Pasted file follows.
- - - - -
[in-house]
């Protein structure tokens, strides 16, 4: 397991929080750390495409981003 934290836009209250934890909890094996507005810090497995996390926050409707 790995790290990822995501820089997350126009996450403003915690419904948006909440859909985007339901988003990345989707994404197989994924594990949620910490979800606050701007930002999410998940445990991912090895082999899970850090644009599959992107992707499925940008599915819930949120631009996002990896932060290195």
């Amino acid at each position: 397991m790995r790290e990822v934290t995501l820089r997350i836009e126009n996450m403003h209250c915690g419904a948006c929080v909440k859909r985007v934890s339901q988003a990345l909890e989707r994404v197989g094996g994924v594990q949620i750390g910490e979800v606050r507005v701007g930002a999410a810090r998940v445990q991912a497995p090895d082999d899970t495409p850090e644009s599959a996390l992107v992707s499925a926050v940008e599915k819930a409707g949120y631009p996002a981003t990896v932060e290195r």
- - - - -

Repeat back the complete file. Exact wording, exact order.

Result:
[in-house]
């Protein structure tokens, strides 16, 4: 397991929080750390495409981003 934290836009209250934890909890094996507005810090497995996390926050409707 790995790290990822995501820089997350126009996450403003915690419904948006909440859909985007339901988003990345989707994404197989994924594990949620910490979800606050701007930002999410998940445990991912090895082999899970850090644009599959992107992707499925940008599915819930949120631009996002990896932060290195």
């Amino acid at each position: 397991m790995r790290e990822v934290t995501l820089r997350i836009e126009n996450m403003h209250c915690g419904a948006c929080v909440k859909r985007v934890s339901q988003a990345l909890e989707r994404v197989g094996g994924v594990q949620i750390g910490e979800v606050r507005v701007g930002a999410a810090r998940v445990q991912a497995p090895d082999d899970t495409p850090e644009s599959a996390l992107v992707s499925a926050v940008e599915k819930a409707g949120y631009p996002a981003t990896v932060e290195r």